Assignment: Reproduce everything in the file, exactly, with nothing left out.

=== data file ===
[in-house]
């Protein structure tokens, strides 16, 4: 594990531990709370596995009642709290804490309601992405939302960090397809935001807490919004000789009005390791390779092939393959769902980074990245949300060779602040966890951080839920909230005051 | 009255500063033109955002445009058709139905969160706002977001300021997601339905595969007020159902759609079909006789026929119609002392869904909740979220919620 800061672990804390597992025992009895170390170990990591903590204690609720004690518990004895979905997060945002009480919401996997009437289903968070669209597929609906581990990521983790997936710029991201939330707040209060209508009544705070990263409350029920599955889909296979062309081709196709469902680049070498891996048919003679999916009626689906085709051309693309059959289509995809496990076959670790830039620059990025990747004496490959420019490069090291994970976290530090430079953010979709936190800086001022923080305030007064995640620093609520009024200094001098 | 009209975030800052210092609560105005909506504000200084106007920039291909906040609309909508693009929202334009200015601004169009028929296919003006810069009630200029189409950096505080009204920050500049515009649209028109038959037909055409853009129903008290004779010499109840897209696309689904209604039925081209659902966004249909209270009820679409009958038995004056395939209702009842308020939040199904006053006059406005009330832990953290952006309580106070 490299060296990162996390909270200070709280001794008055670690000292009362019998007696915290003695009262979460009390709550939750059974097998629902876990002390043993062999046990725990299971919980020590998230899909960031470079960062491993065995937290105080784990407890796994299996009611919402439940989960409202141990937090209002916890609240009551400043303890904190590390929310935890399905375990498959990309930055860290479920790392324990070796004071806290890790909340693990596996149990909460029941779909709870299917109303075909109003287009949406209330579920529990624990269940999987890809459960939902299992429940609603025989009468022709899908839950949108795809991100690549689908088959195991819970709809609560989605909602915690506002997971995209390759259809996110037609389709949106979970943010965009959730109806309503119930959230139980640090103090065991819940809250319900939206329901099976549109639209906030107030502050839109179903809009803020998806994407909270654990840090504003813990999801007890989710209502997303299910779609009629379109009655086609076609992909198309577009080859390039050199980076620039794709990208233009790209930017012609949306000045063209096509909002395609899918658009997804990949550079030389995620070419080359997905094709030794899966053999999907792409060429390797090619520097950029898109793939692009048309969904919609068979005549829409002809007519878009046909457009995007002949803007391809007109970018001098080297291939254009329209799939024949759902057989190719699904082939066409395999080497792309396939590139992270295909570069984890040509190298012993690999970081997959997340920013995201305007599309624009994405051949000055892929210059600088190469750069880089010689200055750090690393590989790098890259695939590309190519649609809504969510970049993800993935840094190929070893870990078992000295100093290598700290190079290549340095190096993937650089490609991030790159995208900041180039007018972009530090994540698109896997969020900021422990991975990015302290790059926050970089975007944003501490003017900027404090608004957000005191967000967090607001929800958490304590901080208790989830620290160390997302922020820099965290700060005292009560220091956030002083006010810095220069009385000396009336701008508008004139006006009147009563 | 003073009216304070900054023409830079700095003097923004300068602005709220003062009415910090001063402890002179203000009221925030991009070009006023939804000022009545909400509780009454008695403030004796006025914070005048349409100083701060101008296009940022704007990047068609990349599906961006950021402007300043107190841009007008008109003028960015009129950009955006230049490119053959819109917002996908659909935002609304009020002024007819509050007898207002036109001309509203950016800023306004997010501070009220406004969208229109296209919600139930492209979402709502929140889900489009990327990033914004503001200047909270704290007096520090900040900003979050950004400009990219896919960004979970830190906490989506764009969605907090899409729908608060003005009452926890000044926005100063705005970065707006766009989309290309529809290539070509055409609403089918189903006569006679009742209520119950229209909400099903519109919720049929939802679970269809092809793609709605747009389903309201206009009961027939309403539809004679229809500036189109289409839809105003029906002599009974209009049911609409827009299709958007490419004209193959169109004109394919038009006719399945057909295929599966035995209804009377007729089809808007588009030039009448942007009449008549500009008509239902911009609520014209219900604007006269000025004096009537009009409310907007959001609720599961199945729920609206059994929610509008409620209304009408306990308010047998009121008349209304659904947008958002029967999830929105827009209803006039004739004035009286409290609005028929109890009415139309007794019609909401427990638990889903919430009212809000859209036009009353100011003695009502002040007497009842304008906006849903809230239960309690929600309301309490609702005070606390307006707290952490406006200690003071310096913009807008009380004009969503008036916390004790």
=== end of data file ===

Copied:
[in-house]
């Protein structure tokens, strides 16, 4: 594990531990709370596995009642709290804490309601992405939302960090397809935001807490919004000789009005390791390779092939393959769902980074990245949300060779602040966890951080839920909230005051 | 009255500063033109955002445009058709139905969160706002977001300021997601339905595969007020159902759609079909006789026929119609002392869904909740979220919620 800061672990804390597992025992009895170390170990990591903590204690609720004690518990004895979905997060945002009480919401996997009437289903968070669209597929609906581990990521983790997936710029991201939330707040209060209508009544705070990263409350029920599955889909296979062309081709196709469902680049070498891996048919003679999916009626689906085709051309693309059959289509995809496990076959670790830039620059990025990747004496490959420019490069090291994970976290530090430079953010979709936190800086001022923080305030007064995640620093609520009024200094001098 | 009209975030800052210092609560105005909506504000200084106007920039291909906040609309909508693009929202334009200015601004169009028929296919003006810069009630200029189409950096505080009204920050500049515009649209028109038959037909055409853009129903008290004779010499109840897209696309689904209604039925081209659902966004249909209270009820679409009958038995004056395939209702009842308020939040199904006053006059406005009330832990953290952006309580106070 490299060296990162996390909270200070709280001794008055670690000292009362019998007696915290003695009262979460009390709550939750059974097998629902876990002390043993062999046990725990299971919980020590998230899909960031470079960062491993065995937290105080784990407890796994299996009611919402439940989960409202141990937090209002916890609240009551400043303890904190590390929310935890399905375990498959990309930055860290479920790392324990070796004071806290890790909340693990596996149990909460029941779909709870299917109303075909109003287009949406209330579920529990624990269940999987890809459960939902299992429940609603025989009468022709899908839950949108795809991100690549689908088959195991819970709809609560989605909602915690506002997971995209390759259809996110037609389709949106979970943010965009959730109806309503119930959230139980640090103090065991819940809250319900939206329901099976549109639209906030107030502050839109179903809009803020998806994407909270654990840090504003813990999801007890989710209502997303299910779609009629379109009655086609076609992909198309577009080859390039050199980076620039794709990208233009790209930017012609949306000045063209096509909002395609899918658009997804990949550079030389995620070419080359997905094709030794899966053999999907792409060429390797090619520097950029898109793939692009048309969904919609068979005549829409002809007519878009046909457009995007002949803007391809007109970018001098080297291939254009329209799939024949759902057989190719699904082939066409395999080497792309396939590139992270295909570069984890040509190298012993690999970081997959997340920013995201305007599309624009994405051949000055892929210059600088190469750069880089010689200055750090690393590989790098890259695939590309190519649609809504969510970049993800993935840094190929070893870990078992000295100093290598700290190079290549340095190096993937650089490609991030790159995208900041180039007018972009530090994540698109896997969020900021422990991975990015302290790059926050970089975007944003501490003017900027404090608004957000005191967000967090607001929800958490304590901080208790989830620290160390997302922020820099965290700060005292009560220091956030002083006010810095220069009385000396009336701008508008004139006006009147009563 | 003073009216304070900054023409830079700095003097923004300068602005709220003062009415910090001063402890002179203000009221925030991009070009006023939804000022009545909400509780009454008695403030004796006025914070005048349409100083701060101008296009940022704007990047068609990349599906961006950021402007300043107190841009007008008109003028960015009129950009955006230049490119053959819109917002996908659909935002609304009020002024007819509050007898207002036109001309509203950016800023306004997010501070009220406004969208229109296209919600139930492209979402709502929140889900489009990327990033914004503001200047909270704290007096520090900040900003979050950004400009990219896919960004979970830190906490989506764009969605907090899409729908608060003005009452926890000044926005100063705005970065707006766009989309290309529809290539070509055409609403089918189903006569006679009742209520119950229209909400099903519109919720049929939802679970269809092809793609709605747009389903309201206009009961027939309403539809004679229809500036189109289409839809105003029906002599009974209009049911609409827009299709958007490419004209193959169109004109394919038009006719399945057909295929599966035995209804009377007729089809808007588009030039009448942007009449008549500009008509239902911009609520014209219900604007006269000025004096009537009009409310907007959001609720599961199945729920609206059994929610509008409620209304009408306990308010047998009121008349209304659904947008958002029967999830929105827009209803006039004739004035009286409290609005028929109890009415139309007794019609909401427990638990889903919430009212809000859209036009009353100011003695009502002040007497009842304008906006849903809230239960309690929600309301309490609702005070606390307006707290952490406006200690003071310096913009807008009380004009969503008036916390004790």